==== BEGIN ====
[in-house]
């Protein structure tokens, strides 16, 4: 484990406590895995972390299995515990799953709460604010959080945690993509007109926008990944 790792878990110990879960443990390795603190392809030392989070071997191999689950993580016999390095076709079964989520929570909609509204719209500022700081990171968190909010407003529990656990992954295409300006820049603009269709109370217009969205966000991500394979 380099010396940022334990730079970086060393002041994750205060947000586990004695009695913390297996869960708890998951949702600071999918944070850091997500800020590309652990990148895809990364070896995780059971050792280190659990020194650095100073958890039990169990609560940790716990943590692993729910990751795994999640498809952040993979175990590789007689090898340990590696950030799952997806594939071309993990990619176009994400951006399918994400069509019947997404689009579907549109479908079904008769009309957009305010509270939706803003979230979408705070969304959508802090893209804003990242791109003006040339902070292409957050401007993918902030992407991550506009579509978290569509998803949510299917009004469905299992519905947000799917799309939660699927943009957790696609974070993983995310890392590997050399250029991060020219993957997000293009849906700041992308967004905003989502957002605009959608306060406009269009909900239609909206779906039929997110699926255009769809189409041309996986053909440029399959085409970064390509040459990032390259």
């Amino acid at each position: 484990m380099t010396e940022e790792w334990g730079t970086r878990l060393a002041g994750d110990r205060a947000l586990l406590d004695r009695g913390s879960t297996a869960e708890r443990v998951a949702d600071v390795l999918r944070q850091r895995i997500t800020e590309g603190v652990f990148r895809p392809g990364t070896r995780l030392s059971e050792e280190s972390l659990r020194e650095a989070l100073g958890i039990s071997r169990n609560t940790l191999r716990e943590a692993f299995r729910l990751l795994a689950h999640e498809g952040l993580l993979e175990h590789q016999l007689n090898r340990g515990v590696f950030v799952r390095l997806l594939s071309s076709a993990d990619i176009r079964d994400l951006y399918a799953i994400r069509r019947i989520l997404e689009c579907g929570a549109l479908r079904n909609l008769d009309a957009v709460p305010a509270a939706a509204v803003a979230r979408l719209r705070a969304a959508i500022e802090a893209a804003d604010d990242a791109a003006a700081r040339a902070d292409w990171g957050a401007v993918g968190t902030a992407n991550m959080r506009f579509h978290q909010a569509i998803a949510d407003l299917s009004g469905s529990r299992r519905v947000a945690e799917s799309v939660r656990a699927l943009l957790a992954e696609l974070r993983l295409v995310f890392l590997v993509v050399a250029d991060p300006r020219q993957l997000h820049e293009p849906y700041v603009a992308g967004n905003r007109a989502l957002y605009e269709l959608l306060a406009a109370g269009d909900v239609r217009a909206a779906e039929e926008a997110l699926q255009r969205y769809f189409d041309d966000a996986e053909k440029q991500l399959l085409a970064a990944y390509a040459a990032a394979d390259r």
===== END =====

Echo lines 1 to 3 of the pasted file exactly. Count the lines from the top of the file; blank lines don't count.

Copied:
[in-house]
């Protein structure tokens, strides 16, 4: 484990406590895995972390299995515990799953709460604010959080945690993509007109926008990944 790792878990110990879960443990390795603190392809030392989070071997191999689950993580016999390095076709079964989520929570909609509204719209500022700081990171968190909010407003529990656990992954295409300006820049603009269709109370217009969205966000991500394979 380099010396940022334990730079970086060393002041994750205060947000586990004695009695913390297996869960708890998951949702600071999918944070850091997500800020590309652990990148895809990364070896995780059971050792280190659990020194650095100073958890039990169990609560940790716990943590692993729910990751795994999640498809952040993979175990590789007689090898340990590696950030799952997806594939071309993990990619176009994400951006399918994400069509019947997404689009579907549109479908079904008769009309957009305010509270939706803003979230979408705070969304959508802090893209804003990242791109003006040339902070292409957050401007993918902030992407991550506009579509978290569509998803949510299917009004469905299992519905947000799917799309939660699927943009957790696609974070993983995310890392590997050399250029991060020219993957997000293009849906700041992308967004905003989502957002605009959608306060406009269009909900239609909206779906039929997110699926255009769809189409041309996986053909440029399959085409970064390509040459990032390259």
């Amino acid at each position: 484990m380099t010396e940022e790792w334990g730079t970086r878990l060393a002041g994750d110990r205060a947000l586990l406590d004695r009695g913390s879960t297996a869960e708890r443990v998951a949702d600071v390795l999918r944070q850091r895995i997500t800020e590309g603190v652990f990148r895809p392809g990364t070896r995780l030392s059971e050792e280190s972390l659990r020194e650095a989070l100073g958890i039990s071997r169990n609560t940790l191999r716990e943590a692993f299995r729910l990751l795994a689950h999640e498809g952040l993580l993979e175990h590789q016999l007689n090898r340990g515990v590696f950030v799952r390095l997806l594939s071309s076709a993990d990619i176009r079964d994400l951006y399918a799953i994400r069509r019947i989520l997404e689009c579907g929570a549109l479908r079904n909609l008769d009309a957009v709460p305010a509270a939706a509204v803003a979230r979408l719209r705070a969304a959508i500022e802090a893209a804003d604010d990242a791109a003006a700081r040339a902070d292409w990171g957050a401007v993918g968190t902030a992407n991550m959080r506009f579509h978290q909010a569509i998803a949510d407003l299917s009004g469905s529990r299992r519905v947000a945690e799917s799309v939660r656990a699927l943009l957790a992954e696609l974070r993983l295409v995310f890392l590997v993509v050399a250029d991060p300006r020219q993957l997000h820049e293009p849906y700041v603009a992308g967004n905003r007109a989502l957002y605009e269709l959608l306060a406009a109370g269009d909900v239609r217009a909206a779906e039929e926008a997110l699926q255009r969205y769809f189409d041309d966000a996986e053909k440029q991500l399959l085409a970064a990944y390509a040459a990032a394979d390259r």